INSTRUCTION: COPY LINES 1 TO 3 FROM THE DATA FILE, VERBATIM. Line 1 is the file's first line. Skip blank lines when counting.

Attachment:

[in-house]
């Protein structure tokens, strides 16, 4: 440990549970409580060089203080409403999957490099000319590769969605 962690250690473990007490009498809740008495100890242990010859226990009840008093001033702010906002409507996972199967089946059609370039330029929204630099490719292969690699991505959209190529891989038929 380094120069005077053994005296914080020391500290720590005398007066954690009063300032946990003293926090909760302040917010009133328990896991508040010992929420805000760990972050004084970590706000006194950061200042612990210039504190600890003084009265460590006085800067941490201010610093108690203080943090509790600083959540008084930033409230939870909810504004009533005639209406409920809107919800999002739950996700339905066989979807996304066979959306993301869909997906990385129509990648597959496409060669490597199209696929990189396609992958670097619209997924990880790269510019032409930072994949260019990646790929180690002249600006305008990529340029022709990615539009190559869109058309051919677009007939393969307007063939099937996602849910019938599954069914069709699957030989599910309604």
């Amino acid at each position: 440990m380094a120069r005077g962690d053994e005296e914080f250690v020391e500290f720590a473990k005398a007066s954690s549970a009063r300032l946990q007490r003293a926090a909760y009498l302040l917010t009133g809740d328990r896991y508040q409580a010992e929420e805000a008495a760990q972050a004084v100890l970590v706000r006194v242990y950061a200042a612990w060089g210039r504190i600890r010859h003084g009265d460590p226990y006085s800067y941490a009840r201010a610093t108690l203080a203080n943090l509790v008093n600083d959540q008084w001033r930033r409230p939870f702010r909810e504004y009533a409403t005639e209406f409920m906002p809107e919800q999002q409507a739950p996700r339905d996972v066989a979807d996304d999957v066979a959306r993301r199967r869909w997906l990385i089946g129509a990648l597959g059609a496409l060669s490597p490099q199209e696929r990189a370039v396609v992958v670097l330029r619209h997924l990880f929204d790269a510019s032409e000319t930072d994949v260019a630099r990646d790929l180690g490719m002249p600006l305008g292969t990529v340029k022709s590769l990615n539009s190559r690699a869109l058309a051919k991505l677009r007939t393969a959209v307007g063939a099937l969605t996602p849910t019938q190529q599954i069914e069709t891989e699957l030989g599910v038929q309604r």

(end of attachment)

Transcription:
[in-house]
């Protein structure tokens, strides 16, 4: 440990549970409580060089203080409403999957490099000319590769969605 962690250690473990007490009498809740008495100890242990010859226990009840008093001033702010906002409507996972199967089946059609370039330029929204630099490719292969690699991505959209190529891989038929 380094120069005077053994005296914080020391500290720590005398007066954690009063300032946990003293926090909760302040917010009133328990896991508040010992929420805000760990972050004084970590706000006194950061200042612990210039504190600890003084009265460590006085800067941490201010610093108690203080943090509790600083959540008084930033409230939870909810504004009533005639209406409920809107919800999002739950996700339905066989979807996304066979959306993301869909997906990385129509990648597959496409060669490597199209696929990189396609992958670097619209997924990880790269510019032409930072994949260019990646790929180690002249600006305008990529340029022709990615539009190559869109058309051919677009007939393969307007063939099937996602849910019938599954069914069709699957030989599910309604």
């Amino acid at each position: 440990m380094a120069r005077g962690d053994e005296e914080f250690v020391e500290f720590a473990k005398a007066s954690s549970a009063r300032l946990q007490r003293a926090a909760y009498l302040l917010t009133g809740d328990r896991y508040q409580a010992e929420e805000a008495a760990q972050a004084v100890l970590v706000r006194v242990y950061a200042a612990w060089g210039r504190i600890r010859h003084g009265d460590p226990y006085s800067y941490a009840r201010a610093t108690l203080a203080n943090l509790v008093n600083d959540q008084w001033r930033r409230p939870f702010r909810e504004y009533a409403t005639e209406f409920m906002p809107e919800q999002q409507a739950p996700r339905d996972v066989a979807d996304d999957v066979a959306r993301r199967r869909w997906l990385i089946g129509a990648l597959g059609a496409l060669s490597p490099q199209e696929r990189a370039v396609v992958v670097l330029r619209h997924l990880f929204d790269a510019s032409e000319t930072d994949v260019a630099r990646d790929l180690g490719m002249p600006l305008g292969t990529v340029k022709s590769l990615n539009s190559r690699a869109l058309a051919k991505l677009r007939t393969a959209v307007g063939a099937l969605t996602p849910t019938q190529q599954i069914e069709t891989e699957l030989g599910v038929q309604r």